In "The Raven," the collected works of Edgar Allan Poe are at the heart of a murder mystery.
A serial killer gets inspiration from Poe's works -- from "The Pit and the Pendulum" to "The Murders in the Rue Morgue" -- to commit a string of gruesome killings in 1849 Baltimore. Poe -- as played by a dark and pale John Cusack -- is drawn into the investigation and must ferret out the killer or his true love, Emily (Alice Eve), will die.
It makes sense to use Poe's work as the foundation for the murder mystery. He's credited with creating the detective story genre, and his work continues to fuel those who delve into the macabre. But just because it makes sense doesn't mean it was the right choice.
The problem in "The Raven" is that the murder mystery isn't as interesting -- and feels mundane -- compared with Poe's actual life story. The author lived a life of fame and misfortune that ended with him being found on a park bench -- dressed in someone else's clothes -- in a delirious state. There are numerous theories as to how he died, ranging from a drug overdose to rabies.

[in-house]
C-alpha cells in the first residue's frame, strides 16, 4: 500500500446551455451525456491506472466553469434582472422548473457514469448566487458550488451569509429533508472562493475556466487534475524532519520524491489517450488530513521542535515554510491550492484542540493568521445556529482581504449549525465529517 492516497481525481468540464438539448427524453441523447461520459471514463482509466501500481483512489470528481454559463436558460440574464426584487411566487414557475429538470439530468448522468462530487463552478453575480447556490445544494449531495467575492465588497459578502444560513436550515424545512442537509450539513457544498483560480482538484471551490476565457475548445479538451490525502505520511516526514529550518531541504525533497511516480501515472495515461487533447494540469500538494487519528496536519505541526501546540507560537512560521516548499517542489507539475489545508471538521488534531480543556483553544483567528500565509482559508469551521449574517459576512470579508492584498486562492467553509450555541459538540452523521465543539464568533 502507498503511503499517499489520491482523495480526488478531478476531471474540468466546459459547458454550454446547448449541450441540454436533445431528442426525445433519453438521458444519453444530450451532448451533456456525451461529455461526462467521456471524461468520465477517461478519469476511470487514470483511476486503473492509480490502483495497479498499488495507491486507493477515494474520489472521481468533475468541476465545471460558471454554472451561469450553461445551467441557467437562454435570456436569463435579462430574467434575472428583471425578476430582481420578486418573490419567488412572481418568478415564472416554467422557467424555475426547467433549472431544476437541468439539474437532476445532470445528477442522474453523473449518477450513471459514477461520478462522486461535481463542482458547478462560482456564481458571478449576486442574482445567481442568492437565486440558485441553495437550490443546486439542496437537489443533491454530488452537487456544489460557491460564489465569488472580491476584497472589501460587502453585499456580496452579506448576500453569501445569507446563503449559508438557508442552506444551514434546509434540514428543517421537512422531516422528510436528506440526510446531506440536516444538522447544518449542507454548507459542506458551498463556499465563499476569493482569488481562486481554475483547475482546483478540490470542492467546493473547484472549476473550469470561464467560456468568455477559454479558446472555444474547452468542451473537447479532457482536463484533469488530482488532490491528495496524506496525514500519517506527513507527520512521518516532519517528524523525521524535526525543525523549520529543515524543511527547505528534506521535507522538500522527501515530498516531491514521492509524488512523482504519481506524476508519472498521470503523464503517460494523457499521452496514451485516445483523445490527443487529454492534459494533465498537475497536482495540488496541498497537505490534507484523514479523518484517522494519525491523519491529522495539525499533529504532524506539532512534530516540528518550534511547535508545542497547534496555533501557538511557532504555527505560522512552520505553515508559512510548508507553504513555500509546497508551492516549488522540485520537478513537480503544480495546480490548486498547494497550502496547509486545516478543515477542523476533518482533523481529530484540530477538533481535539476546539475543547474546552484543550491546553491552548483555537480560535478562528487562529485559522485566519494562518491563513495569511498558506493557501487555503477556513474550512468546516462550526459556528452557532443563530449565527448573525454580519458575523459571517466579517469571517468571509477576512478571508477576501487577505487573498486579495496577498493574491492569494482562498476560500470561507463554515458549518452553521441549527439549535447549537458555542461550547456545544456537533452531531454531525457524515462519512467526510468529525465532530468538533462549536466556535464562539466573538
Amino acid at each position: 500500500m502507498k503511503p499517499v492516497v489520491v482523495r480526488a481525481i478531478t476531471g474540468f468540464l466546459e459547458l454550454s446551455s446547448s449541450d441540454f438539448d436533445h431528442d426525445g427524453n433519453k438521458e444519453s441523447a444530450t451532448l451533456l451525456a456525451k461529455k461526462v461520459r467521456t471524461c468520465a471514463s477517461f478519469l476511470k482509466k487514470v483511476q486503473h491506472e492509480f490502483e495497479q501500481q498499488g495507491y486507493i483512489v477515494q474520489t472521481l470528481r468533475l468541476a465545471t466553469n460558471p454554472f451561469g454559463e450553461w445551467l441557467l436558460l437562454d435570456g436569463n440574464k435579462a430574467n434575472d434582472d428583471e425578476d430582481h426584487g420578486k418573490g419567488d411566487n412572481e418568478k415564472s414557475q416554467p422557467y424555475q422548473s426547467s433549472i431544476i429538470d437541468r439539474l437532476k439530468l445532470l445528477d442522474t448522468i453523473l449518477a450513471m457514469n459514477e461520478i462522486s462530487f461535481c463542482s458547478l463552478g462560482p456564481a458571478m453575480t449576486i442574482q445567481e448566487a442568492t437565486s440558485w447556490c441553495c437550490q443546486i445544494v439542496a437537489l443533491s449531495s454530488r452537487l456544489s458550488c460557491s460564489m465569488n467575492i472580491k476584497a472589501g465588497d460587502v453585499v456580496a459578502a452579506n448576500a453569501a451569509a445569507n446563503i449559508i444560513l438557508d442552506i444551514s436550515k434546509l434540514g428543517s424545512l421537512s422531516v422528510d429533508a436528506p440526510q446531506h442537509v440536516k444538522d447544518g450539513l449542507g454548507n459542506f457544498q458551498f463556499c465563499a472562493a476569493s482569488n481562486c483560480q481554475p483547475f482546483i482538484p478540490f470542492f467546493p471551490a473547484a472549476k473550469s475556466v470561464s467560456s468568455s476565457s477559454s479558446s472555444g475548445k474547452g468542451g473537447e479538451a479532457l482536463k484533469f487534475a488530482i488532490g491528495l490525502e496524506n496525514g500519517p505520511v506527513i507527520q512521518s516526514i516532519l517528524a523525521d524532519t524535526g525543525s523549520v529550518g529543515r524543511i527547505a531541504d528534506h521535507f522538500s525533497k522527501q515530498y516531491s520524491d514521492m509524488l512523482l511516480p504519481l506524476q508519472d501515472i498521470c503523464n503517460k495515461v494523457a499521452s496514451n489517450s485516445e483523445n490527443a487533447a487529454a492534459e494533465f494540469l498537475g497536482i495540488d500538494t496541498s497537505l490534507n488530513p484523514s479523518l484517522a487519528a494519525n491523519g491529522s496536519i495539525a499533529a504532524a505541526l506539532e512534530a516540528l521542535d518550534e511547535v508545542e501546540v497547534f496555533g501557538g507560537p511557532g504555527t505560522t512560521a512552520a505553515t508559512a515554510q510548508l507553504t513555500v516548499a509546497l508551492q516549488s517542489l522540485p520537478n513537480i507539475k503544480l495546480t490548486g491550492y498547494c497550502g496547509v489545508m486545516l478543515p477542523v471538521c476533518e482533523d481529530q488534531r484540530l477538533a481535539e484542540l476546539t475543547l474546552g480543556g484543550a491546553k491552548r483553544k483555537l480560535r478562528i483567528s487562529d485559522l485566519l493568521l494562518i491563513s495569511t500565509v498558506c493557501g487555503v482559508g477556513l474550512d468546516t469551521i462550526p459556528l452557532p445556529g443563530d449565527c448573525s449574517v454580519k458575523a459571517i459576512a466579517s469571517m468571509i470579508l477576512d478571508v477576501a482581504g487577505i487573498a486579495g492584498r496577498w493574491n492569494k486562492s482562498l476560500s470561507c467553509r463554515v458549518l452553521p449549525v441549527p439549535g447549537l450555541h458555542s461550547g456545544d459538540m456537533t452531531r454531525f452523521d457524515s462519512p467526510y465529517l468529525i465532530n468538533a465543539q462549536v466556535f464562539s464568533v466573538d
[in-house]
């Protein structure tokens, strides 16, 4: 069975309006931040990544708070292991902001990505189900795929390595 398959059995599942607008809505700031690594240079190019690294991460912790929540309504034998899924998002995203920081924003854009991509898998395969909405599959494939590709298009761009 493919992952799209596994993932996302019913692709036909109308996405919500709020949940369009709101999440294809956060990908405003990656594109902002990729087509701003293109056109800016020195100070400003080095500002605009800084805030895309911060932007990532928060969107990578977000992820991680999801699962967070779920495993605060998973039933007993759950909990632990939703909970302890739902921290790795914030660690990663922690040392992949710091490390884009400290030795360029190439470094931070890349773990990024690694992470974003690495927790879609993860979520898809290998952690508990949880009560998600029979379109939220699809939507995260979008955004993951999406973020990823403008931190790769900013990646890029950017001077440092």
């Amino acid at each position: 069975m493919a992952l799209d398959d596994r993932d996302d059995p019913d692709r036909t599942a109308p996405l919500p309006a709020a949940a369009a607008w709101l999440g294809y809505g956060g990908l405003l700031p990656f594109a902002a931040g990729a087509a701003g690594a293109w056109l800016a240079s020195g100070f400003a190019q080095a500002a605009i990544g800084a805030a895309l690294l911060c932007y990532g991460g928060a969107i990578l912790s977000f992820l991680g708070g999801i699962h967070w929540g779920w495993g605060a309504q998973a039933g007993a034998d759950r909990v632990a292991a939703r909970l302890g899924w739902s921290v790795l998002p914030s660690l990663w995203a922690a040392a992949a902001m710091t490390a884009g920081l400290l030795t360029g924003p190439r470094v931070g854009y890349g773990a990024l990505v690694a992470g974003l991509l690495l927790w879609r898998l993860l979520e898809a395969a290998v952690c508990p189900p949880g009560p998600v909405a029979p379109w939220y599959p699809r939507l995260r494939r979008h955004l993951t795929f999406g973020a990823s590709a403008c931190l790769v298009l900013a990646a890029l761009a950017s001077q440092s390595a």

Poe's life comes across as even more fascinating in this film because Cusack gets completely lost in his portrayal of the author. Cusack plays the character with a wonderful balance of creative brilliance and creative madness. The role calls for Cusack to go from a pompous, self-absorbed writer to a truly caring person. It's a masterful performance wasted on a standard murder mystery. Had this been a biopic, there were would have been Oscar buzz for Cusack.